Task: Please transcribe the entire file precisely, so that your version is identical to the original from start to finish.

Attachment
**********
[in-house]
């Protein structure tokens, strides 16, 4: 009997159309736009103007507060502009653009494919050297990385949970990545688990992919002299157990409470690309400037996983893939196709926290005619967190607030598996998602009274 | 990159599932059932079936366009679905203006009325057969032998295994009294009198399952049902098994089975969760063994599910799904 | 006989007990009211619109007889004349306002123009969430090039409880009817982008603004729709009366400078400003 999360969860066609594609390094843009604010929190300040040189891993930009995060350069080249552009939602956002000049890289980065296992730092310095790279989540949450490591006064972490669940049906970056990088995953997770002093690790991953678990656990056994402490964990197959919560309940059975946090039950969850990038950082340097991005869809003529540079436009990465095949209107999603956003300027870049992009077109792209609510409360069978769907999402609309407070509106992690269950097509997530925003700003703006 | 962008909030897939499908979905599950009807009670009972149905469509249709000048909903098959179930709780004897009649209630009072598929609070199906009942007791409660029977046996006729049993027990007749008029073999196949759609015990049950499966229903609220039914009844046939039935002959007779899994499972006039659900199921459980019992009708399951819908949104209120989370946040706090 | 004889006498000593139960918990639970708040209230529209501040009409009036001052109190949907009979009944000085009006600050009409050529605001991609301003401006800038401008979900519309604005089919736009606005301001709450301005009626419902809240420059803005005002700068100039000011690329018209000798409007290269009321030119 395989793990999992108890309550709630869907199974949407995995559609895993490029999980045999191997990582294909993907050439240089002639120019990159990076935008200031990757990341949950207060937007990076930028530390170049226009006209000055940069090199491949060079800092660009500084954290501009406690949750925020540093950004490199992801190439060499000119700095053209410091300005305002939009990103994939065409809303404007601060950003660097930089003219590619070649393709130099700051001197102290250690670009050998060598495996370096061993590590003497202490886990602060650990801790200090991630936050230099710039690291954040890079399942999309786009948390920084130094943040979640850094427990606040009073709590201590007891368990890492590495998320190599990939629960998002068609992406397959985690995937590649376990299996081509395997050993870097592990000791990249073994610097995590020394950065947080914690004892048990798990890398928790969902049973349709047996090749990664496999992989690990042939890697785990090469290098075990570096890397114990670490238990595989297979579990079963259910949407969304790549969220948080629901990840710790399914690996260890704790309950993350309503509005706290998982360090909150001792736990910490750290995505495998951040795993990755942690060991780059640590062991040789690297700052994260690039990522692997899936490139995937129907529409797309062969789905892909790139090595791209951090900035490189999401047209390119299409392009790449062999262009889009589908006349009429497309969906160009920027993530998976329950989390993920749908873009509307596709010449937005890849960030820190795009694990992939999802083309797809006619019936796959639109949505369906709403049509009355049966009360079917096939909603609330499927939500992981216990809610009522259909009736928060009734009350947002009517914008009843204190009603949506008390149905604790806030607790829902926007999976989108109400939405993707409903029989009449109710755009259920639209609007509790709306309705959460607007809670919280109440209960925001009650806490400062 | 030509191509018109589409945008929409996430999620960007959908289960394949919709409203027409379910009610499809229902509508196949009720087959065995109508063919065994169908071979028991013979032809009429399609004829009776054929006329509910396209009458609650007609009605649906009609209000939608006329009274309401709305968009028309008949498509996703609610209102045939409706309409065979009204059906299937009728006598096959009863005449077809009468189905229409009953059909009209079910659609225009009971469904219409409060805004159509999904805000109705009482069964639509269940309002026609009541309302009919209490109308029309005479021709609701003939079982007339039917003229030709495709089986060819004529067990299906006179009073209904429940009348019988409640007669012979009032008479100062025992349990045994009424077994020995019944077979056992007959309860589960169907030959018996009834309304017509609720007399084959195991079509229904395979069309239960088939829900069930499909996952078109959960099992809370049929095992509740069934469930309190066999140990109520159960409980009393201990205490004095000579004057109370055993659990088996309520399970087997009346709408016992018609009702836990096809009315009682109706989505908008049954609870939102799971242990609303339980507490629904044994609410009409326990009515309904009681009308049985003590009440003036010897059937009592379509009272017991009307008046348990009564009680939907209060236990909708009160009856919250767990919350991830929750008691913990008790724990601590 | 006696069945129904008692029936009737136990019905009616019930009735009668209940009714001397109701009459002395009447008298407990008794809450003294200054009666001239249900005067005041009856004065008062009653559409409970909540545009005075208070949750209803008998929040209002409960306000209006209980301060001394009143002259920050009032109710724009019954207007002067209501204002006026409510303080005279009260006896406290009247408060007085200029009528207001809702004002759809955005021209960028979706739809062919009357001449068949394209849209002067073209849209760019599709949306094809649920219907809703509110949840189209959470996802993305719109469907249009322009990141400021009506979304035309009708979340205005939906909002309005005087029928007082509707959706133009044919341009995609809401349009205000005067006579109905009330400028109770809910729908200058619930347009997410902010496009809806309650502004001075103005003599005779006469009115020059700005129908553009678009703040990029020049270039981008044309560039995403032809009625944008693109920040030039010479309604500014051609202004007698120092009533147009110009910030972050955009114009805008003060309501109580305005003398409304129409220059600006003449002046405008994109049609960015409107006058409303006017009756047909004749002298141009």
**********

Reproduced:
[in-house]
């Protein structure tokens, strides 16, 4: 009997159309736009103007507060502009653009494919050297990385949970990545688990992919002299157990409470690309400037996983893939196709926290005619967190607030598996998602009274 | 990159599932059932079936366009679905203006009325057969032998295994009294009198399952049902098994089975969760063994599910799904 | 006989007990009211619109007889004349306002123009969430090039409880009817982008603004729709009366400078400003 999360969860066609594609390094843009604010929190300040040189891993930009995060350069080249552009939602956002000049890289980065296992730092310095790279989540949450490591006064972490669940049906970056990088995953997770002093690790991953678990656990056994402490964990197959919560309940059975946090039950969850990038950082340097991005869809003529540079436009990465095949209107999603956003300027870049992009077109792209609510409360069978769907999402609309407070509106992690269950097509997530925003700003703006 | 962008909030897939499908979905599950009807009670009972149905469509249709000048909903098959179930709780004897009649209630009072598929609070199906009942007791409660029977046996006729049993027990007749008029073999196949759609015990049950499966229903609220039914009844046939039935002959007779899994499972006039659900199921459980019992009708399951819908949104209120989370946040706090 | 004889006498000593139960918990639970708040209230529209501040009409009036001052109190949907009979009944000085009006600050009409050529605001991609301003401006800038401008979900519309604005089919736009606005301001709450301005009626419902809240420059803005005002700068100039000011690329018209000798409007290269009321030119 395989793990999992108890309550709630869907199974949407995995559609895993490029999980045999191997990582294909993907050439240089002639120019990159990076935008200031990757990341949950207060937007990076930028530390170049226009006209000055940069090199491949060079800092660009500084954290501009406690949750925020540093950004490199992801190439060499000119700095053209410091300005305002939009990103994939065409809303404007601060950003660097930089003219590619070649393709130099700051001197102290250690670009050998060598495996370096061993590590003497202490886990602060650990801790200090991630936050230099710039690291954040890079399942999309786009948390920084130094943040979640850094427990606040009073709590201590007891368990890492590495998320190599990939629960998002068609992406397959985690995937590649376990299996081509395997050993870097592990000791990249073994610097995590020394950065947080914690004892048990798990890398928790969902049973349709047996090749990664496999992989690990042939890697785990090469290098075990570096890397114990670490238990595989297979579990079963259910949407969304790549969220948080629901990840710790399914690996260890704790309950993350309503509005706290998982360090909150001792736990910490750290995505495998951040795993990755942690060991780059640590062991040789690297700052994260690039990522692997899936490139995937129907529409797309062969789905892909790139090595791209951090900035490189999401047209390119299409392009790449062999262009889009589908006349009429497309969906160009920027993530998976329950989390993920749908873009509307596709010449937005890849960030820190795009694990992939999802083309797809006619019936796959639109949505369906709403049509009355049966009360079917096939909603609330499927939500992981216990809610009522259909009736928060009734009350947002009517914008009843204190009603949506008390149905604790806030607790829902926007999976989108109400939405993707409903029989009449109710755009259920639209609007509790709306309705959460607007809670919280109440209960925001009650806490400062 | 030509191509018109589409945008929409996430999620960007959908289960394949919709409203027409379910009610499809229902509508196949009720087959065995109508063919065994169908071979028991013979032809009429399609004829009776054929006329509910396209009458609650007609009605649906009609209000939608006329009274309401709305968009028309008949498509996703609610209102045939409706309409065979009204059906299937009728006598096959009863005449077809009468189905229409009953059909009209079910659609225009009971469904219409409060805004159509999904805000109705009482069964639509269940309002026609009541309302009919209490109308029309005479021709609701003939079982007339039917003229030709495709089986060819004529067990299906006179009073209904429940009348019988409640007669012979009032008479100062025992349990045994009424077994020995019944077979056992007959309860589960169907030959018996009834309304017509609720007399084959195991079509229904395979069309239960088939829900069930499909996952078109959960099992809370049929095992509740069934469930309190066999140990109520159960409980009393201990205490004095000579004057109370055993659990088996309520399970087997009346709408016992018609009702836990096809009315009682109706989505908008049954609870939102799971242990609303339980507490629904044994609410009409326990009515309904009681009308049985003590009440003036010897059937009592379509009272017991009307008046348990009564009680939907209060236990909708009160009856919250767990919350991830929750008691913990008790724990601590 | 006696069945129904008692029936009737136990019905009616019930009735009668209940009714001397109701009459002395009447008298407990008794809450003294200054009666001239249900005067005041009856004065008062009653559409409970909540545009005075208070949750209803008998929040209002409960306000209006209980301060001394009143002259920050009032109710724009019954207007002067209501204002006026409510303080005279009260006896406290009247408060007085200029009528207001809702004002759809955005021209960028979706739809062919009357001449068949394209849209002067073209849209760019599709949306094809649920219907809703509110949840189209959470996802993305719109469907249009322009990141400021009506979304035309009708979340205005939906909002309005005087029928007082509707959706133009044919341009995609809401349009205000005067006579109905009330400028109770809910729908200058619930347009997410902010496009809806309650502004001075103005003599005779006469009115020059700005129908553009678009703040990029020049270039981008044309560039995403032809009625944008693109920040030039010479309604500014051609202004007698120092009533147009110009910030972050955009114009805008003060309501109580305005003398409304129409220059600006003449002046405008994109049609960015409107006058409303006017009756047909004749002298141009």